Tina Kelley

New Year's Day, Winthrop, Washington

    Kak fstretish, tak i provedyosh.�Russian proverb

In one of its truer announcements,
The narrator�s voice in my head said:
This is me.

Here in the dry sunny winter valley, skiing on a perfect trail,
I felt a bolt slip into place, a puzzle piece, a center.

This wide valley, five hours from the city,
this valley of houses miles apart in the rolling scrub,
is the tap of the conductor�s baton on the music stand,
the smell of a new piece of paper,
starched laundry on the line,
the sound of a soda can opening,
a bite of iceberg lettuce, but only if one thinks of iceberg lettuce
as crisp and white and wet and clean.

Each square foot of snow has shining facets in seven colors, a windfall.
It didn�t have to be this way. Snowflakes could�ve been dull, or each flake
could glow like a pearl. Diamonds of light are a gift. Long needles
of white pines suck up the sun from above and below.

In the cabin is a Russian climber who wakes us with hot coffee delivered to each sleeping bag,
and his own classical guitar music. Also here, a strong, strong woman, my friend,
who had a feral upbringing in Alaska, now expecting her first child. She naps through the banter,
a tiny creature nested inside her, in a deeper sleep, in a warm cabin in a freezing valley.
Her husband plays the flute, his friend makes two tater pies, dessert and breakfast.
Oleg, the Russian, told us at midnight,
Kak fstretish, tak i provedyosh,
How you meet the year is how you spend the year.

How lucky if that means with friends, the lovely world, and the narrator
speaking clearly of who I am, and where.

Trains Running After Storms

    headline, The New York Times

I had to commit flight.
I had seen too many birds escaping, flying
off to the sides, as if I were evil. In the east the rumbling
called to me, kept ahead of me, vanished.
I rose and laughed.

It is all far more complex than we had imagined:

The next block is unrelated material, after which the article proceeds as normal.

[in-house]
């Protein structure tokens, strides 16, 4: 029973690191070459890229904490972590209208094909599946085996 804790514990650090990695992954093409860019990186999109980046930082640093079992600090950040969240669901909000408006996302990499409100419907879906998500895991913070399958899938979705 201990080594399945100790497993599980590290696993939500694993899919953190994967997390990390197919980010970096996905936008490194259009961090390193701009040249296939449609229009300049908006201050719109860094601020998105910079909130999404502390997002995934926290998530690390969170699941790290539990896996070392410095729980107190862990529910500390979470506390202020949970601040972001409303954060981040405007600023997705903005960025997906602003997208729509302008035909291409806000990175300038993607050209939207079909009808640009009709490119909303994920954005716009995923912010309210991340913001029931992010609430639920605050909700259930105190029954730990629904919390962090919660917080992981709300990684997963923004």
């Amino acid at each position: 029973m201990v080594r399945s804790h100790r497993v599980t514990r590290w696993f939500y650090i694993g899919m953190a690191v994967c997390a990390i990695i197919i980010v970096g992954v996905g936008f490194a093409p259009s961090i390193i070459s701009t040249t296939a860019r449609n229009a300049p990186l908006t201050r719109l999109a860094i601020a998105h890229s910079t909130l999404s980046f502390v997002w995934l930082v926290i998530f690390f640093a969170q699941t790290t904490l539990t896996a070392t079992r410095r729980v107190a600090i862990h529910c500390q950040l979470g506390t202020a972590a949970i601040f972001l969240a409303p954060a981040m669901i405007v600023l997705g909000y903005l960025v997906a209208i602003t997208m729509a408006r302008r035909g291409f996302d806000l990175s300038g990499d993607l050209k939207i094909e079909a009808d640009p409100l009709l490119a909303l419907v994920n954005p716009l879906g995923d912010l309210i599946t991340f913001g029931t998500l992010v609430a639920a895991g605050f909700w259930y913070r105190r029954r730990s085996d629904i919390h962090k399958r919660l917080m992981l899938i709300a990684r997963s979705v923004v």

the sky, the flat land, the fields. There is more so of everything,
like daybreak in a house you know first at night.

In one car, everyone had the same name,
all the Yolanda Schmidts on the planet at once.

�Be confident,� the other trains told me. �Rise wildly.�

I saw falling stars all day behind the sunlight.

Yolanda, age 9, wanted to know what Never Mind really means.

The fields around Spokane look like lily pads,
green circles around the irrigation systems.

The last train followed the last engine, like the flung-back droop
of columbine sepals, triumphant. We were magnificent.

�We�re in the castle of the angels!� the five-year-old Yolanda hollered.

You know the look of the small plane flying beneath the big plane,
that sliding lack of control?

Perhaps this is a forever night stand, the 37-year-old Yolanda thought,
pondering what had happened very early this morning.

Have you ever seen a bee land on a bud
and both fall fast to the ground?

When we landed, there was a tunnel in the moon.

Watching My Father Watch His Widow

Remember how powerless we were in our dreams,
seeing the baby fall but unable to catch her,
trying to cry out but muted, merely groaning?
It is fifty times more frustrating now.

I saw you struggle to move the truck seat forward,
child bride, a foot and a half shorter. I saw you
flush the nitroglycerin pills, silently cursing
my constant need of them, and their failure.

Gad, when do you need a good man more than now,
with your shooting leg pains, arthritis of the spine,
dizziness, tiny parcels of sleep if the ledger's off?
Damned old age: rallentando, without the glory.

Sweetheart, don't fret so, that you missed my last words.
I've forgotten them. But I still have that blood-deep need
to help you up from the low chair, pour you a drink,
make you laugh. Husbands are wasted on the young.

Tina Kelley

TINA KELLEY�s second collection of poetry, Precise, was published in 2013 by Word Press, which also published her first collection, The Gospel of Galore, winner of a Washington State Book Award. She co-authored Almost Home: Helping Kids Move from Homelessness to Hope, (2012) a national bestseller about homeless young people, and was a reporter at The New York Times for ten years, sharing in a Pulitzer Prize in Public Service Journalism. Her writing has appeared in The Best American Poetry 2009, Audubon, the Journal of the American Medical Association, Orion, People, Poetry Northwest, Poetry East, Southwest Review, and Prairie Schooner, and on the buses of Seattle, Washington. She won the 2014 New Jersey Poets Prize and lives in Maplewood, NJ with her husband and two children.

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